WASHINGTON – A feud broke out Wednesday between Northwest Republicans in Congress after public records revealed Idaho Rep. Mike Simpson coordinated with Oregon’s Democratic governor before unveiling his proposal to restore salmon runs by breaching dams on the lower Snake River.
In a joint statement, Washington Reps. Dan Newhouse and Cathy McMorris Rodgers and Oregon Rep. Cliff Bentz accused Simpson of misrepresenting the proposal he released in February as merely a starting point for negotiations, and communicating with aides to Gov. Kate Brown of Oregon “under wraps and out of the public eye.”
“For months, Rep. Simpson has been speaking with us about his sweeping dam-breaching proposal, touting transparency and an open process while telling us it was simply a ‘legislative concept’ for the Northwest delegation to consider,” Newhouse, McMorris Rodgers and Bentz wrote.
“What he didn’t tell us was that he has been coordinating for months with Oregon Governor Kate Brown’s staff behind the scenes to shepherd his proposal through Congress with little to no support from Pacific Northwest representatives – Republican or Democrat.”
The correspondence in question is contained in hundreds of pages of emails – mostly between Simpson’s chief of staff, Lindsay Slater, and aides in Brown’s office – released through a public records request filed by the Center for Biological Diversity, an environmentalist group that opposes Simpson’s framework.
The emails show a wide-range, cordial back-and-forth over the proposal and how best to present it to other officials and the public. The emails don’t discuss specific legislation and don’t criticize other politicians.
While congressional offices are not subject to public records laws, state governments are.
In a statement of his own, Simpson said there was nothing unusual about his staff being in contact with other officials before releasing the proposal and called his fellow Republicans “dead wrong” for saying he is not open to feedback.
The Northwest Republicans’ spat broke out just as the GOP prepares for a public battle that could oust Rep. Liz Cheney, R-Wyoming, from the party’s No. 3 leadership position.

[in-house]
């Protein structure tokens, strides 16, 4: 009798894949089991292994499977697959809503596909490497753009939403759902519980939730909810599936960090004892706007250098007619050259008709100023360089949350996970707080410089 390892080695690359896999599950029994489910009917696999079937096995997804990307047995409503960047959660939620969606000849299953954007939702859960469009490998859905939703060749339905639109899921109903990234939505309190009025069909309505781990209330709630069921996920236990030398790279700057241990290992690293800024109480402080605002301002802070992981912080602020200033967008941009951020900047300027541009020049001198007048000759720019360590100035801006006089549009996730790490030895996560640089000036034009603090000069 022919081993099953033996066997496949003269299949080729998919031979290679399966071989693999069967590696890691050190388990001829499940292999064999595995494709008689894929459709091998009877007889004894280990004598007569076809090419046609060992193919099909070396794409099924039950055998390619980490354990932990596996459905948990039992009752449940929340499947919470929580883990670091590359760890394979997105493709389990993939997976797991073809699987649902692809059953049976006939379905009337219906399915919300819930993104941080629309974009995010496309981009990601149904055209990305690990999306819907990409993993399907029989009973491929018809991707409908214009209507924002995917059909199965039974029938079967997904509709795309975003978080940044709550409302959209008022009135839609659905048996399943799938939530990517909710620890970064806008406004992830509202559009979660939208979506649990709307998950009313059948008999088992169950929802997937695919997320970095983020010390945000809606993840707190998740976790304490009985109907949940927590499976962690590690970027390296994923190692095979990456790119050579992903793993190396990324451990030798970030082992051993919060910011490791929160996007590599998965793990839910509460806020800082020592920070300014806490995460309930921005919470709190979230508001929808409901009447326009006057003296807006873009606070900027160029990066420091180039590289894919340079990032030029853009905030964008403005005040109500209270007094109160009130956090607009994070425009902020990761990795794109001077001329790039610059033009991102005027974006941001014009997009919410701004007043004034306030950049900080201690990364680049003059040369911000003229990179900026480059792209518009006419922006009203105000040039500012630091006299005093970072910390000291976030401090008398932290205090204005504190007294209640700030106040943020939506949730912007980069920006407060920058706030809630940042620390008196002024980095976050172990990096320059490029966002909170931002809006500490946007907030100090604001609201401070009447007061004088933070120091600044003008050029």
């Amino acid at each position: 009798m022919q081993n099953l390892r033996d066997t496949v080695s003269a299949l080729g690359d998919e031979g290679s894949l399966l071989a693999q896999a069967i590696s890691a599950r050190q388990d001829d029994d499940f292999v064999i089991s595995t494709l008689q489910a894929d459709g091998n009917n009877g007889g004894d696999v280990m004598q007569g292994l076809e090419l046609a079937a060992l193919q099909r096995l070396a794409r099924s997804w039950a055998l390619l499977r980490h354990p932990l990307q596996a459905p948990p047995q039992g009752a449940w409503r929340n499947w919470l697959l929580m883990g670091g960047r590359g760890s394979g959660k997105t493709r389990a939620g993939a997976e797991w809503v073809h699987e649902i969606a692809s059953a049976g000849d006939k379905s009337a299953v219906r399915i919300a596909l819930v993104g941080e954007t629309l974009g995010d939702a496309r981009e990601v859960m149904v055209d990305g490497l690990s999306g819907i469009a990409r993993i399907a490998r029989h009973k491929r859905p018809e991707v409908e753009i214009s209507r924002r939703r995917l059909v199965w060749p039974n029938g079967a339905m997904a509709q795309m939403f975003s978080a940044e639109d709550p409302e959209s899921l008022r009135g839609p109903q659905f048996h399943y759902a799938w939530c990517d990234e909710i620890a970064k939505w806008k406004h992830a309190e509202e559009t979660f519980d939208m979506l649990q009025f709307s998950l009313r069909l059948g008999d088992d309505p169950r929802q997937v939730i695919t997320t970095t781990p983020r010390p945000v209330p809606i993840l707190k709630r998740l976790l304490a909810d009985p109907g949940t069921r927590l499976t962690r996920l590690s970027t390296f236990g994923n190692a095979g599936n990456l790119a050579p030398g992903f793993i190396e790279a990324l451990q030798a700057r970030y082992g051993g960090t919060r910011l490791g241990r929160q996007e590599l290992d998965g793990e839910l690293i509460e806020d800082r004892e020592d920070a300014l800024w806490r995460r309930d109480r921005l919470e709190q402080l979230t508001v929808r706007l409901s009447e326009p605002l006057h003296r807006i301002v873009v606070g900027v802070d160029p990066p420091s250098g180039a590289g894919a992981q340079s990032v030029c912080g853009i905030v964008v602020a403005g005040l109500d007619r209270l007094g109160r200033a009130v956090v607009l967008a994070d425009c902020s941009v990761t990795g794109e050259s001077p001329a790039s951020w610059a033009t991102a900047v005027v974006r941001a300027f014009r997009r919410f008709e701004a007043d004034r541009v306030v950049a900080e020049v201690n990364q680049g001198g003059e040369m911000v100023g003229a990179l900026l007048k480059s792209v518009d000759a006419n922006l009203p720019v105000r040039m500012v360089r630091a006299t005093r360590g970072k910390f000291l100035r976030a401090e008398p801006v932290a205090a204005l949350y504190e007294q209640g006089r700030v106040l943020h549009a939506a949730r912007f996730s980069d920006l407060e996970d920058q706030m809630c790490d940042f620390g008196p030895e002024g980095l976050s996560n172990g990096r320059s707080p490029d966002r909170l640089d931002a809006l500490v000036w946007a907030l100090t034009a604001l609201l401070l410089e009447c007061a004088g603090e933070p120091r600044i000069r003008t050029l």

“My staff has had discussions with nearly every governor, Member of Congress, and U.S. Senator in the Columbia Basin on this proposal,” Simpson said. “Most politely listened. Others engaged. From the start, I have said I wanted this to be a regional solution to a regional problem.
“I expected pushback when this all started,” the statement continued. “What I did not expect was colleagues with whom I have worked for a number of years on a number of issues to question my integrity, to insinuate I have lied about my motivation and in fact have nefarious intentions–to–what? Sabotage the economy of my own state? I have a strong record of public service to the State of Idaho that does not need to be listed here to prove the absurdity of that notion.”
In several emails, aides to Simpson and Brown say their discussions should be kept “confidential” until the proposal was unveiled. In one email, Slater tells Jim McKenna, an adviser to Brown on natural resource issues, “I’d be very happy to touch base and would like to keep it under the radar for the time being if that’s all right with you given many moving pieces and dynamics.”
In his statement, Simpson said private communication about a not-yet-public proposal is normal and suggested the Washington Republicans’ complaints were in bad faith.
“I did not want to release the Columbia Basin Initiative until all the extremely complicated aspects of the plan came together,” he said. “As I have mentioned, I have been working on this for THREE YEARS. How is that secret? I told everyone who would listen, including Reps. Newhouse and McMorris Rodgers, that I was working on this.